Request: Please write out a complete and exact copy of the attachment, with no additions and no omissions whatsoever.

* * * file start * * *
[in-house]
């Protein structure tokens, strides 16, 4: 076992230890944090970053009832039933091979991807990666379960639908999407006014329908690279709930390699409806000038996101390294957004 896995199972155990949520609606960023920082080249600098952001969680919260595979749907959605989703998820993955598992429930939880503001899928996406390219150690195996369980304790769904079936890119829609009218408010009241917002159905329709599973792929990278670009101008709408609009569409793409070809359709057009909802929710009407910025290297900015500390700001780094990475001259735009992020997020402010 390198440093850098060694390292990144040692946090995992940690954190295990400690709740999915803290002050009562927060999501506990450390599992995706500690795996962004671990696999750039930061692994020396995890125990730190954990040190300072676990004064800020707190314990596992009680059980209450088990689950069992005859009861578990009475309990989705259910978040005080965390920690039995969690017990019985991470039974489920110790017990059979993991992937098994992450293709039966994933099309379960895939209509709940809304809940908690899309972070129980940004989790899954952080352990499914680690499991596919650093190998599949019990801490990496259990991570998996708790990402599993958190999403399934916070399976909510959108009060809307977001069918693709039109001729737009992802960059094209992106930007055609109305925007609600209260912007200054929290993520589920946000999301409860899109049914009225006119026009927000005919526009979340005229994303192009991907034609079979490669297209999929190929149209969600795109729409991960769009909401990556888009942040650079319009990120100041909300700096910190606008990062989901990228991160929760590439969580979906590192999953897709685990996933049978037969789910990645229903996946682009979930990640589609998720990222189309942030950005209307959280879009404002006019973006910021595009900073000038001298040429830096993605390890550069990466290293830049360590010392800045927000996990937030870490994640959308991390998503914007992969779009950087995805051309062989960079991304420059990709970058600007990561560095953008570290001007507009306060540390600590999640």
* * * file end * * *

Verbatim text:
[in-house]
């Protein structure tokens, strides 16, 4: 076992230890944090970053009832039933091979991807990666379960639908999407006014329908690279709930390699409806000038996101390294957004 896995199972155990949520609606960023920082080249600098952001969680919260595979749907959605989703998820993955598992429930939880503001899928996406390219150690195996369980304790769904079936890119829609009218408010009241917002159905329709599973792929990278670009101008709408609009569409793409070809359709057009909802929710009407910025290297900015500390700001780094990475001259735009992020997020402010 390198440093850098060694390292990144040692946090995992940690954190295990400690709740999915803290002050009562927060999501506990450390599992995706500690795996962004671990696999750039930061692994020396995890125990730190954990040190300072676990004064800020707190314990596992009680059980209450088990689950069992005859009861578990009475309990989705259910978040005080965390920690039995969690017990019985991470039974489920110790017990059979993991992937098994992450293709039966994933099309379960895939209509709940809304809940908690899309972070129980940004989790899954952080352990499914680690499991596919650093190998599949019990801490990496259990991570998996708790990402599993958190999403399934916070399976909510959108009060809307977001069918693709039109001729737009992802960059094209992106930007055609109305925007609600209260912007200054929290993520589920946000999301409860899109049914009225006119026009927000005919526009979340005229994303192009991907034609079979490669297209999929190929149209969600795109729409991960769009909401990556888009942040650079319009990120100041909300700096910190606008990062989901990228991160929760590439969580979906590192999953897709685990996933049978037969789910990645229903996946682009979930990640589609998720990222189309942030950005209307959280879009404002006019973006910021595009900073000038001298040429830096993605390890550069990466290293830049360590010392800045927000996990937030870490994640959308991390998503914007992969779009950087995805051309062989960079991304420059990709970058600007990561560095953008570290001007507009306060540390600590999640």